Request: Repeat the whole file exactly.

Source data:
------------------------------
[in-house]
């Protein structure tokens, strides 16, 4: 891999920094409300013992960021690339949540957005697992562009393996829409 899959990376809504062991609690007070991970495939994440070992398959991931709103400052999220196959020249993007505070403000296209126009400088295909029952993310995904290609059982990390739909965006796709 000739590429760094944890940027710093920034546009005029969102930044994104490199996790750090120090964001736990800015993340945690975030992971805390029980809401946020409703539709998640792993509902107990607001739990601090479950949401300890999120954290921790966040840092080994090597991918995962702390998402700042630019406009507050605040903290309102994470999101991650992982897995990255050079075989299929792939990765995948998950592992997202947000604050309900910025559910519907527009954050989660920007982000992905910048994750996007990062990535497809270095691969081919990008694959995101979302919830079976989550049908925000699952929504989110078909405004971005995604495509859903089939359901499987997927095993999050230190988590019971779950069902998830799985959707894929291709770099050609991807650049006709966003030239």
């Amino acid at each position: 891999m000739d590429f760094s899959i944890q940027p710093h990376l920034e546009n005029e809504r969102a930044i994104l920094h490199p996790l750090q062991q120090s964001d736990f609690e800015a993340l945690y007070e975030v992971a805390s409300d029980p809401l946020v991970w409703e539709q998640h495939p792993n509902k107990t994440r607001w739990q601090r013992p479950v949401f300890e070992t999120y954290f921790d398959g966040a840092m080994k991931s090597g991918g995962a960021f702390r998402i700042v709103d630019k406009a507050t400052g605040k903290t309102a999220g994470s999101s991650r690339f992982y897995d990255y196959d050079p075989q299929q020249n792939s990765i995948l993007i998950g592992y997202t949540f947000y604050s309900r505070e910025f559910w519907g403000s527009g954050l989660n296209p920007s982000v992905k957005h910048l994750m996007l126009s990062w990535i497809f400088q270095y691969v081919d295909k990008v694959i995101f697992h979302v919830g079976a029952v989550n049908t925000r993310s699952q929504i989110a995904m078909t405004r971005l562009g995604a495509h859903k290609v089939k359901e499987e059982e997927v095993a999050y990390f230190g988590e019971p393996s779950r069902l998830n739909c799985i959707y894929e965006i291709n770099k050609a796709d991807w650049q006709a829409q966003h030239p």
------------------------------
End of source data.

[in-house]
């Protein structure tokens, strides 16, 4: 891999920094409300013992960021690339949540957005697992562009393996829409 899959990376809504062991609690007070991970495939994440070992398959991931709103400052999220196959020249993007505070403000296209126009400088295909029952993310995904290609059982990390739909965006796709 000739590429760094944890940027710093920034546009005029969102930044994104490199996790750090120090964001736990800015993340945690975030992971805390029980809401946020409703539709998640792993509902107990607001739990601090479950949401300890999120954290921790966040840092080994090597991918995962702390998402700042630019406009507050605040903290309102994470999101991650992982897995990255050079075989299929792939990765995948998950592992997202947000604050309900910025559910519907527009954050989660920007982000992905910048994750996007990062990535497809270095691969081919990008694959995101979302919830079976989550049908925000699952929504989110078909405004971005995604495509859903089939359901499987997927095993999050230190988590019971779950069902998830799985959707894929291709770099050609991807650049006709966003030239």
């Amino acid at each position: 891999m000739d590429f760094s899959i944890q940027p710093h990376l920034e546009n005029e809504r969102a930044i994104l920094h490199p996790l750090q062991q120090s964001d736990f609690e800015a993340l945690y007070e975030v992971a805390s409300d029980p809401l946020v991970w409703e539709q998640h495939p792993n509902k107990t994440r607001w739990q601090r013992p479950v949401f300890e070992t999120y954290f921790d398959g966040a840092m080994k991931s090597g991918g995962a960021f702390r998402i700042v709103d630019k406009a507050t400052g605040k903290t309102a999220g994470s999101s991650r690339f992982y897995d990255y196959d050079p075989q299929q020249n792939s990765i995948l993007i998950g592992y997202t949540f947000y604050s309900r505070e910025f559910w519907g403000s527009g954050l989660n296209p920007s982000v992905k957005h910048l994750m996007l126009s990062w990535i497809f400088q270095y691969v081919d295909k990008v694959i995101f697992h979302v919830g079976a029952v989550n049908t925000r993310s699952q929504i989110a995904m078909t405004r971005l562009g995604a495509h859903k290609v089939k359901e499987e059982e997927v095993a999050y990390f230190g988590e019971p393996s779950r069902l998830n739909c799985i959707y894929e965006i291709n770099k050609a796709d991807w650049q006709a829409q966003h030239p």